I have written one film score which was for Tell It to the Bees directed by Annabel Jankel in 2019. It was probably the steepest learning curve of my entire career to date, but incredibly exciting and fun. The score is a mix of cello, organ, electronics and also orchestra from the brilliant London Contemporary Orchestra. It’s definitely a different beast writing for film as opposed to my own album material and I had to learn pretty quickly to hold back and take on more of a supportive role to the picture.

Luckily, I had an extremely supportive director who is very passionate about music so she really pushed me, which was hard but the best way to learn. Writing short cues was also a challenge at first. My own album material consists of tracks spanning from seven-30 minutes!

'To have the opportunity to build on the organ’s rich history and bring it to the attention of a new generation of artists feels hugely important.'

You are music director of the organ at the Union Chapel – one of London’s most iconic venues. Have you witnessed first-hand the impact of the pandemic on venues such as this?

Like all venues Union Chapel have been significantly impacted by the current pandemic and are being forced to look at various ways to adapt. It is incredibly sad to see our much-loved venues across the UK struggle to keep afloat and some we have lost for good. The venues of course need artists and it’s terrifying that despite making plans, the future for us is still unknown.

Can you tell M readers a bit about Organ Reframed and the idea behind it?

The idea of the festival has been a long time coming. The first three years as music director of the organ at Union Chapel was transitioning the organ from its full restoration into developing a programme of concerts and educational workshops. This was a  three year Heritage Lottery funded programme. This gave me a chance to test the waters with different ideas and develop a regular organ concert presence at the chapel of all different genres. In 2016, I felt ready to push the boundaries further and start an experimental organ festival of new commissions and Organ Reframed was born.

The organ has one of the largest repertoires and has a strong classical concert organ scene and that is equally important. In my opinion, we should embrace its historic repertoire but also help it to grow. There aren’t many contemporary composers writing for the organ as access can be tricky; most organs are in churches so you need to know someone with a key! In order to really explore and write innovative music you need time with the instrument.

The main aim of Organ Reframed is to commission artists and composers to write new works; to allow them time on the organ to develop ideas and ultimately help develop the organ repertoire and show that this is an instrument that is very much capable of being at the forefront of new music today.

Since the beginning I have had a strong partnership with the London Contemporary Orchestra and each year we think about new instrumental configurations with the organ for the commissions that year. I also commission a sound installation each year which draws inspiration from Union Chapel’s 1877 Henry Willis organ. To have the opportunity to build on the organ’s rich history and bring it to the attention of a new generation of artists feels hugely important. Over the past few years the festival has commissioned so many incredible artists including Éliane Radigue, Low, Hildur Guðnadóttir, Adam Bryanbaum Wiltzie, Philip Jeck and Phill Niblock to name a few.  We have also been fortunate to have organists including James McVinnie and Frédéric Blondy perform these new commissions.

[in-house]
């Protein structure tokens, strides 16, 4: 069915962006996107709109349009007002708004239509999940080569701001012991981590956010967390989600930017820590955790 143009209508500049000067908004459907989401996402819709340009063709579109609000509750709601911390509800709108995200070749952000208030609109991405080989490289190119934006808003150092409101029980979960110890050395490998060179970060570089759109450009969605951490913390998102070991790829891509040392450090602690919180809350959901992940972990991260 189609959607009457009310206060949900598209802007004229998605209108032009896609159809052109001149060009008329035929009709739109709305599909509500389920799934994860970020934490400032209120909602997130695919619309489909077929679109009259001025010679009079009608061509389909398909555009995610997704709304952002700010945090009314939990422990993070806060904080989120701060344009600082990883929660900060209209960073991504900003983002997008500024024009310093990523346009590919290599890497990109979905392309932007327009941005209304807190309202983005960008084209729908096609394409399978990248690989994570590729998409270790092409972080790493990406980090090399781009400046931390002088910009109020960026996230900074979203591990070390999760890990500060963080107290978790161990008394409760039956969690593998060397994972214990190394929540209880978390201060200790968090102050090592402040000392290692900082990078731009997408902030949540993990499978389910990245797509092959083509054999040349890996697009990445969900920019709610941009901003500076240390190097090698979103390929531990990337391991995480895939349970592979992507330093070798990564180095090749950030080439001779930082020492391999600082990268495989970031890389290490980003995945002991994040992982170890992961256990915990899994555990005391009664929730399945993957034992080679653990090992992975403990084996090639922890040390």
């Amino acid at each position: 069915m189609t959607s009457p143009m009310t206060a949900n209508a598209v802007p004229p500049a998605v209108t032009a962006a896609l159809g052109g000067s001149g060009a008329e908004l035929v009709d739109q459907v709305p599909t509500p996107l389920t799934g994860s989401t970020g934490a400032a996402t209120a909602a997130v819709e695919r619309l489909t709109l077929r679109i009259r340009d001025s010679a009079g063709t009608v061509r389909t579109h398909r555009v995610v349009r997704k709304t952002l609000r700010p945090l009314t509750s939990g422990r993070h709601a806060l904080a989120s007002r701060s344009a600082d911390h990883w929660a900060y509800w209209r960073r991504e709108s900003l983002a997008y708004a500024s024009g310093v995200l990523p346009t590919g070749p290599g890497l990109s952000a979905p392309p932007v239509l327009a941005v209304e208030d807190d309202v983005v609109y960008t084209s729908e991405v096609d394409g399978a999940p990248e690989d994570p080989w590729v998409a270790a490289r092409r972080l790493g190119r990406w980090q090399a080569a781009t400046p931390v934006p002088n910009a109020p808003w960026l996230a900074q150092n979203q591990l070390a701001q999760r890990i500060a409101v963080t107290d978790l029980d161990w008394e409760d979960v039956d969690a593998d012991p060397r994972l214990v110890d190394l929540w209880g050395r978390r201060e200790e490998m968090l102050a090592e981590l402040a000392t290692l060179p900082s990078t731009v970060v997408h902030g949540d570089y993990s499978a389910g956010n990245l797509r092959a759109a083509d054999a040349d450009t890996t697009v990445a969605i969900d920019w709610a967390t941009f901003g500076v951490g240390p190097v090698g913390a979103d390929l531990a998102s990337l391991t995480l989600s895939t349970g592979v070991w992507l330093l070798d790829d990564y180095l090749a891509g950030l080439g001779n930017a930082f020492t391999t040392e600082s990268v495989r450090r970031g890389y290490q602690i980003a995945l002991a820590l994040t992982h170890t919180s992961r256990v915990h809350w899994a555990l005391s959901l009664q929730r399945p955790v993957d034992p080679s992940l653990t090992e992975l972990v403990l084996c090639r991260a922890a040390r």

I have had to reschedule Organ Reframed 2020 twice now but I am hoping it will go ahead on the 17-19 September 2021. We have new commissions from Anna von Hausswolff, Abul Mogard, Ipek Gorgun plus Chris Watson and I have written a 90 minute immersive aural journey from Pole to Pole performed by Chris and I with the London Contemporary Orchestra and Choir.

You received an Oram Award in 2017 for innovation in sound and music. How important do you think organisations like the Oram Awards are in diversifying audio technologies?

Awards like the Orams are hugely important. There has always been a problem of women and minority gender music creators being underrepresented in the music and sound art fields. The fact that the Orams specifically target this community giving recognition and celebrating them for their innovation is critical. The arts are currently crumbling around us and awards like the Orams are needed now more than ever to instil confidence and support going forward.

If you had to give one piece of advice to an aspiring composer, what would it be?

Write as much material as you can and try to find your own unique voice and lean in. Prepare to have knockbacks, get back on your feet and just try to keep believing in yourself. It’s not an easy time to be a full-time musician but keep going the best you can and make sure you have a solid creative support network around you.

How is 2021 looking for you, pandemic permitting?

My next project hopefully starts in January in Amsterdam at Orgel Park. It's a new 40 minute commission from the Richard Thomas Foundation for one or more of their nine organs. I will then take a recording of the piece to the Funkhaus Berlin and work in MONOM Sound’s unique 3D soundspace to create a multidimensional electronic version.

I will also be recording my new album, which will be out on Touch featuring Gleann Ciùin with the London Contemporary Orchestra, and I'm hoping to tour it in some shape or form after the release but of course this is up in the air at the moment.